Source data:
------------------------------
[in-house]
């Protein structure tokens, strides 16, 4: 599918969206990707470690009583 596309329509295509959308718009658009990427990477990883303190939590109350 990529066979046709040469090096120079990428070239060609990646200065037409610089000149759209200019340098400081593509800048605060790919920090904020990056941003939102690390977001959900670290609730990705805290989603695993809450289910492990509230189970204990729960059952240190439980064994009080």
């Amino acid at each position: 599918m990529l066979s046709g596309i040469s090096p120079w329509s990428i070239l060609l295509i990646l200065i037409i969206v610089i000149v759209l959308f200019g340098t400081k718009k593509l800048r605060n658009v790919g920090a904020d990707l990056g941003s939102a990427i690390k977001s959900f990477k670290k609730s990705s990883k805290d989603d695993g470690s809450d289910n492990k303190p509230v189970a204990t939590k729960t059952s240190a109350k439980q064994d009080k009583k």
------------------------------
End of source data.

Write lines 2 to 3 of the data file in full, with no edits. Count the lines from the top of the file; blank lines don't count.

């Protein structure tokens, strides 16, 4: 599918969206990707470690009583 596309329509295509959308718009658009990427990477990883303190939590109350 990529066979046709040469090096120079990428070239060609990646200065037409610089000149759209200019340098400081593509800048605060790919920090904020990056941003939102690390977001959900670290609730990705805290989603695993809450289910492990509230189970204990729960059952240190439980064994009080």
């Amino acid at each position: 599918m990529l066979s046709g596309i040469s090096p120079w329509s990428i070239l060609l295509i990646l200065i037409i969206v610089i000149v759209l959308f200019g340098t400081k718009k593509l800048r605060n658009v790919g920090a904020d990707l990056g941003s939102a990427i690390k977001s959900f990477k670290k609730s990705s990883k805290d989603d695993g470690s809450d289910n492990k303190p509230v189970a204990t939590k729960t059952s240190a109350k439980q064994d009080k009583k």